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U.K. Prime Minister Boris Johnson. Photo: Lindsey Parnaby WPA Pool/Getty Images

Two of the biggest constraints to the world economy — uncertainty about Brexit and the China trade war — were alleviated last week, Bloomberg reports.

Why it matters: With a "phase one" deal between U.S. and China staving off more tariffs and the United Kingdom now on pace to leave the European Union on Jan. 31, the outlook for global growth should be more positive in 2020 after being hampered by widespread uncertainty in 2019.

What they're saying: Ben Emons, managing director for global macro strategy at Medley Global Advisors in New York, told Bloomberg: "The China trade deal and U.K. election result have taken out a major tail risk overhanging markets and companies."

  • "Business confidence should see a large boost that could see a restart of global investment, inventory rebuild and a resurgence of global trade volume."

Yes, but: The New York Times' Peter Goodman writes in a new analysis that the Conservative victory in Britain has dealt another blow to globalism, paving the way for a new era of trade dominated by nationalism.

  • "The decisive Conservative victory in Britain leaves no doubt that in today’s global equation, national interests are supreme and globalization is suspect."
  • "[A] new era is underway in which national interests take primacy over collective concerns, with trading arrangements negotiated among individual countries."

Go deeper:

Go deeper

Wall Street braces for more turbulence ahead of Election Day

Illustration: Eniola Odetunde/Axios

Wall Street is digging in for a potentially rocky period as Election Day gets closer.

Why it matters: Investors are facing a "three-headed monster," Brian Belski, chief investment strategist at BMO Capital Markets, tells Axios — a worsening pandemic, an economic stimulus package in limbo, and an imminent election.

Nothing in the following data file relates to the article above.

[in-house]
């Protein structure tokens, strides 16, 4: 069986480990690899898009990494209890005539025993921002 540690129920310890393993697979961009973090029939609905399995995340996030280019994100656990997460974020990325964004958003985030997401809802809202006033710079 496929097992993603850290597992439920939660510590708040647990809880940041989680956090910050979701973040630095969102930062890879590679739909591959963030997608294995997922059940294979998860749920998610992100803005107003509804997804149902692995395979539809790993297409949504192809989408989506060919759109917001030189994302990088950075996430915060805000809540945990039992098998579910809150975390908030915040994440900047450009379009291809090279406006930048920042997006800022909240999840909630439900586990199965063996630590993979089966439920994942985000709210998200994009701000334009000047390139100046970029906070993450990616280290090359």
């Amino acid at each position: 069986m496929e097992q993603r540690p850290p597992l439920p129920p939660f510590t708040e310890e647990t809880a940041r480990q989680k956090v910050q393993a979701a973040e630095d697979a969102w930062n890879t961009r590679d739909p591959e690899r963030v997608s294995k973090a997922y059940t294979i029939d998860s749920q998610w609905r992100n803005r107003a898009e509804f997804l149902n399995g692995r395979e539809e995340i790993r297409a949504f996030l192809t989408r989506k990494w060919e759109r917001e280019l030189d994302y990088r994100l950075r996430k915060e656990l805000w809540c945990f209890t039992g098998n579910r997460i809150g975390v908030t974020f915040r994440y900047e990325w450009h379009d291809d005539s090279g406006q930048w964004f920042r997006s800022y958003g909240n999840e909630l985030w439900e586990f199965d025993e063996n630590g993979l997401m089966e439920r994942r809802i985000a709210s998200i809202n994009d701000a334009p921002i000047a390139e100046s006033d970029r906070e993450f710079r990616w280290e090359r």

Dave Lawler, author of World
3 hours ago - World

How Biden might tackle the Iran deal

Photo illustration: Aïda Amer/Axios. Photo: Drew Angerer/Getty Images

Four more years of President Trump would almost certainly kill the Iran nuclear deal — but the election of Joe Biden wouldn’t necessarily save it.

The big picture: Rescuing the 2015 Joint Comprehensive Plan of Action (JCPOA) is near the top of Biden's foreign policy priority list. He says he'd re-enter the deal once Iran returns to compliance, and use it as the basis on which to negotiate a broader and longer-lasting deal with Iran.

Kamala Harris, the new left's insider

Photo illustration: Eniola Odetunde/Axios. Photo: Joe Buglewicz/Getty Images     

Progressive leaders see Sen. Kamala Harris, if she's elected vice president, as their conduit to a post-Biden Democratic Party where the power will be in younger, more diverse and more liberal hands.

  • Why it matters: The party's rising left sees Harris as the best hope for penetrating Joe Biden's older, largely white inner circle.

If Biden wins, Harris will become the first woman, first Black American and first Indian American to serve as a U.S. vice president — and would instantly be seen as the first in line for the presidency should Biden decide against seeking a second term.